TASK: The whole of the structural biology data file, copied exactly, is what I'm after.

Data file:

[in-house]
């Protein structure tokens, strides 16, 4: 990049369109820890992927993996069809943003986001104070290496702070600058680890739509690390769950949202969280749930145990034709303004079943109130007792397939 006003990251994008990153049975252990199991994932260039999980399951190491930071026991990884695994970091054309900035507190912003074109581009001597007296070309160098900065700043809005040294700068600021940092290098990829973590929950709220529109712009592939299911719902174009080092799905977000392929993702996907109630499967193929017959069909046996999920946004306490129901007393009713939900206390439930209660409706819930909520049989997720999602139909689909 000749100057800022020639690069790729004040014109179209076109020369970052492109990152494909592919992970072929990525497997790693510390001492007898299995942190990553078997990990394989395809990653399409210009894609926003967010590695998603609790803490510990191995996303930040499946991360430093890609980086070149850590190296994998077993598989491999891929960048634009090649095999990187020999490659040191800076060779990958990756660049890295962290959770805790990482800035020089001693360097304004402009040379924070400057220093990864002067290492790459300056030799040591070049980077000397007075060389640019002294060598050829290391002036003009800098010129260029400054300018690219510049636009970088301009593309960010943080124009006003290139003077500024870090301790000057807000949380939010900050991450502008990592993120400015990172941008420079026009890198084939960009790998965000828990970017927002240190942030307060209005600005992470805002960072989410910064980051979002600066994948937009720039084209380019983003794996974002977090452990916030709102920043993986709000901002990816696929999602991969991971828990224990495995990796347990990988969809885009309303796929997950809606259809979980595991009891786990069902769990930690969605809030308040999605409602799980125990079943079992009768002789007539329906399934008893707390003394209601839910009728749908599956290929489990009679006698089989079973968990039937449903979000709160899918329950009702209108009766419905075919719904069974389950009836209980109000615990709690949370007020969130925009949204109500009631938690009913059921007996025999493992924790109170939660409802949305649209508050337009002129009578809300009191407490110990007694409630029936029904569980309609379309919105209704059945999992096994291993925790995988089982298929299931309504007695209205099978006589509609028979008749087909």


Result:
[in-house]
């Protein structure tokens, strides 16, 4: 990049369109820890992927993996069809943003986001104070290496702070600058680890739509690390769950949202969280749930145990034709303004079943109130007792397939 006003990251994008990153049975252990199991994932260039999980399951190491930071026991990884695994970091054309900035507190912003074109581009001597007296070309160098900065700043809005040294700068600021940092290098990829973590929950709220529109712009592939299911719902174009080092799905977000392929993702996907109630499967193929017959069909046996999920946004306490129901007393009713939900206390439930209660409706819930909520049989997720999602139909689909 000749100057800022020639690069790729004040014109179209076109020369970052492109990152494909592919992970072929990525497997790693510390001492007898299995942190990553078997990990394989395809990653399409210009894609926003967010590695998603609790803490510990191995996303930040499946991360430093890609980086070149850590190296994998077993598989491999891929960048634009090649095999990187020999490659040191800076060779990958990756660049890295962290959770805790990482800035020089001693360097304004402009040379924070400057220093990864002067290492790459300056030799040591070049980077000397007075060389640019002294060598050829290391002036003009800098010129260029400054300018690219510049636009970088301009593309960010943080124009006003290139003077500024870090301790000057807000949380939010900050991450502008990592993120400015990172941008420079026009890198084939960009790998965000828990970017927002240190942030307060209005600005992470805002960072989410910064980051979002600066994948937009720039084209380019983003794996974002977090452990916030709102920043993986709000901002990816696929999602991969991971828990224990495995990796347990990988969809885009309303796929997950809606259809979980595991009891786990069902769990930690969605809030308040999605409602799980125990079943079992009768002789007539329906399934008893707390003394209601839910009728749908599956290929489990009679006698089989079973968990039937449903979000709160899918329950009702209108009766419905075919719904069974389950009836209980109000615990709690949370007020969130925009949204109500009631938690009913059921007996025999493992924790109170939660409802949305649209508050337009002129009578809300009191407490110990007694409630029936029904569980309609379309919105209704059945999992096994291993925790995988089982298929299931309504007695209205099978006589509609028979008749087909």